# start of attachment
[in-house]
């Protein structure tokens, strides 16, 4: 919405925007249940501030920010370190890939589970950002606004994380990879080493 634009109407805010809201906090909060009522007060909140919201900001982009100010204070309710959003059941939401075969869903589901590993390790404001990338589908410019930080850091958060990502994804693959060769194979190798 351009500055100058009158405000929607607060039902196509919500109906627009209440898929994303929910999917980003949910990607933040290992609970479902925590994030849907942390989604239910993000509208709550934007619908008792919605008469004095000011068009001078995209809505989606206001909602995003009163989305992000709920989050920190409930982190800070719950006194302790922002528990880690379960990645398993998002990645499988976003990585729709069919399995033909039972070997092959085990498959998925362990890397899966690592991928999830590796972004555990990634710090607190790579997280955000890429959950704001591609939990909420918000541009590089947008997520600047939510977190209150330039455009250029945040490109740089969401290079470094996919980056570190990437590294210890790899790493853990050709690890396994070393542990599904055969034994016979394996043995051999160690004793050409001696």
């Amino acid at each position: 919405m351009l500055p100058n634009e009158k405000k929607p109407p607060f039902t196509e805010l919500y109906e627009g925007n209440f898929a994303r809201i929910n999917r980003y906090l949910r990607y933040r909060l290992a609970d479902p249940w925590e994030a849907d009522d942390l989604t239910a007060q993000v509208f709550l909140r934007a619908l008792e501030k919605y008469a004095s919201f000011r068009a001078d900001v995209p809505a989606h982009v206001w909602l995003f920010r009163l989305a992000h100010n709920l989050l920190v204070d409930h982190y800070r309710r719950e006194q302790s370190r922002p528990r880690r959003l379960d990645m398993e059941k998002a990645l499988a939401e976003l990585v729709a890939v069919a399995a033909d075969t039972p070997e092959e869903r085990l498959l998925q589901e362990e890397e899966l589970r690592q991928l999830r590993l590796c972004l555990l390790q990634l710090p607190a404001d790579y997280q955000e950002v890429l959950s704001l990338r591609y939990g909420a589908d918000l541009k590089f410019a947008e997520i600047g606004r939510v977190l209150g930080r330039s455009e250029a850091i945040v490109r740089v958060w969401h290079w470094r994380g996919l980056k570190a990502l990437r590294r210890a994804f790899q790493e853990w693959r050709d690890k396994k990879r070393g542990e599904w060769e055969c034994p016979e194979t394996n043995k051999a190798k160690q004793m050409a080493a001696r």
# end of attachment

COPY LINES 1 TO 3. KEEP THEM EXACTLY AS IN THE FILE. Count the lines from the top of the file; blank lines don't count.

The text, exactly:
[in-house]
């Protein structure tokens, strides 16, 4: 919405925007249940501030920010370190890939589970950002606004994380990879080493 634009109407805010809201906090909060009522007060909140919201900001982009100010204070309710959003059941939401075969869903589901590993390790404001990338589908410019930080850091958060990502994804693959060769194979190798 351009500055100058009158405000929607607060039902196509919500109906627009209440898929994303929910999917980003949910990607933040290992609970479902925590994030849907942390989604239910993000509208709550934007619908008792919605008469004095000011068009001078995209809505989606206001909602995003009163989305992000709920989050920190409930982190800070719950006194302790922002528990880690379960990645398993998002990645499988976003990585729709069919399995033909039972070997092959085990498959998925362990890397899966690592991928999830590796972004555990990634710090607190790579997280955000890429959950704001591609939990909420918000541009590089947008997520600047939510977190209150330039455009250029945040490109740089969401290079470094996919980056570190990437590294210890790899790493853990050709690890396994070393542990599904055969034994016979394996043995051999160690004793050409001696």
């Amino acid at each position: 919405m351009l500055p100058n634009e009158k405000k929607p109407p607060f039902t196509e805010l919500y109906e627009g925007n209440f898929a994303r809201i929910n999917r980003y906090l949910r990607y933040r909060l290992a609970d479902p249940w925590e994030a849907d009522d942390l989604t239910a007060q993000v509208f709550l909140r934007a619908l008792e501030k919605y008469a004095s919201f000011r068009a001078d900001v995209p809505a989606h982009v206001w909602l995003f920010r009163l989305a992000h100010n709920l989050l920190v204070d409930h982190y800070r309710r719950e006194q302790s370190r922002p528990r880690r959003l379960d990645m398993e059941k998002a990645l499988a939401e976003l990585v729709a890939v069919a399995a033909d075969t039972p070997e092959e869903r085990l498959l998925q589901e362990e890397e899966l589970r690592q991928l999830r590993l590796c972004l555990l390790q990634l710090p607190a404001d790579y997280q955000e950002v890429l959950s704001l990338r591609y939990g909420a589908d918000l541009k590089f410019a947008e997520i600047g606004r939510v977190l209150g930080r330039s455009e250029a850091i945040v490109r740089v958060w969401h290079w470094r994380g996919l980056k570190a990502l990437r590294r210890a994804f790899q790493e853990w693959r050709d690890k396994k990879r070393g542990e599904w060769e055969c034994p016979e194979t394996n043995k051999a190798k160690q004793m050409a080493a001696r």